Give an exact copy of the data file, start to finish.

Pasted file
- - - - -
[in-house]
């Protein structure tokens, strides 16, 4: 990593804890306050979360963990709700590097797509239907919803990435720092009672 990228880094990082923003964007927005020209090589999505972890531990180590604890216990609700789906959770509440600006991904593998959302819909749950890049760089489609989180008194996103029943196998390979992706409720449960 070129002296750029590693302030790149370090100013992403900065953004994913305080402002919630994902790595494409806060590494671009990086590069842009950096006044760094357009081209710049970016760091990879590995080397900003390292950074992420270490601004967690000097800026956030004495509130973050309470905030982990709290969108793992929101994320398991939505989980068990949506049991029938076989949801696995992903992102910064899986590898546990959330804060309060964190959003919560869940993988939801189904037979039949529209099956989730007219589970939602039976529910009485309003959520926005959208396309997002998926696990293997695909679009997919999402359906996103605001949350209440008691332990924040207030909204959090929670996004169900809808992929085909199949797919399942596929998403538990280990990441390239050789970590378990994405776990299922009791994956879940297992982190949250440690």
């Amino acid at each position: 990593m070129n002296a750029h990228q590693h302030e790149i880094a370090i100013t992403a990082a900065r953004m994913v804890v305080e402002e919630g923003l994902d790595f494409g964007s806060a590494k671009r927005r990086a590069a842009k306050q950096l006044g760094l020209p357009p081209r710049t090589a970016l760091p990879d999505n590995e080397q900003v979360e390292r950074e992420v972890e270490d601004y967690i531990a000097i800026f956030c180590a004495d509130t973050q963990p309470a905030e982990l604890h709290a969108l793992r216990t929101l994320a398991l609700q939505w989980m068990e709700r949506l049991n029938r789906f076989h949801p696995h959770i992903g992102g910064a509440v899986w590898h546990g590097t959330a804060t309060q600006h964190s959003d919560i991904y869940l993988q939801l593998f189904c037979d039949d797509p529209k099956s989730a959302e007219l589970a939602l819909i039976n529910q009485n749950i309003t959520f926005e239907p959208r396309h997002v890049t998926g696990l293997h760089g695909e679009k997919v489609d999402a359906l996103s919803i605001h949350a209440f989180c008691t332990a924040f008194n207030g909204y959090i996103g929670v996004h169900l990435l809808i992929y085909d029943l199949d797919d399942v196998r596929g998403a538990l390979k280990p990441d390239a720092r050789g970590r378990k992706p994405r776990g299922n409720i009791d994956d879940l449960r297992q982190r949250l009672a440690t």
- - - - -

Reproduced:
[in-house]
């Protein structure tokens, strides 16, 4: 990593804890306050979360963990709700590097797509239907919803990435720092009672 990228880094990082923003964007927005020209090589999505972890531990180590604890216990609700789906959770509440600006991904593998959302819909749950890049760089489609989180008194996103029943196998390979992706409720449960 070129002296750029590693302030790149370090100013992403900065953004994913305080402002919630994902790595494409806060590494671009990086590069842009950096006044760094357009081209710049970016760091990879590995080397900003390292950074992420270490601004967690000097800026956030004495509130973050309470905030982990709290969108793992929101994320398991939505989980068990949506049991029938076989949801696995992903992102910064899986590898546990959330804060309060964190959003919560869940993988939801189904037979039949529209099956989730007219589970939602039976529910009485309003959520926005959208396309997002998926696990293997695909679009997919999402359906996103605001949350209440008691332990924040207030909204959090929670996004169900809808992929085909199949797919399942596929998403538990280990990441390239050789970590378990994405776990299922009791994956879940297992982190949250440690």
């Amino acid at each position: 990593m070129n002296a750029h990228q590693h302030e790149i880094a370090i100013t992403a990082a900065r953004m994913v804890v305080e402002e919630g923003l994902d790595f494409g964007s806060a590494k671009r927005r990086a590069a842009k306050q950096l006044g760094l020209p357009p081209r710049t090589a970016l760091p990879d999505n590995e080397q900003v979360e390292r950074e992420v972890e270490d601004y967690i531990a000097i800026f956030c180590a004495d509130t973050q963990p309470a905030e982990l604890h709290a969108l793992r216990t929101l994320a398991l609700q939505w989980m068990e709700r949506l049991n029938r789906f076989h949801p696995h959770i992903g992102g910064a509440v899986w590898h546990g590097t959330a804060t309060q600006h964190s959003d919560i991904y869940l993988q939801l593998f189904c037979d039949d797509p529209k099956s989730a959302e007219l589970a939602l819909i039976n529910q009485n749950i309003t959520f926005e239907p959208r396309h997002v890049t998926g696990l293997h760089g695909e679009k997919v489609d999402a359906l996103s919803i605001h949350a209440f989180c008691t332990a924040f008194n207030g909204y959090i996103g929670v996004h169900l990435l809808i992929y085909d029943l199949d797919d399942v196998r596929g998403a538990l390979k280990p990441d390239a720092r050789g970590r378990k992706p994405r776990g299922n409720i009791d994956d879940l449960r297992q982190r949250l009672a440690t």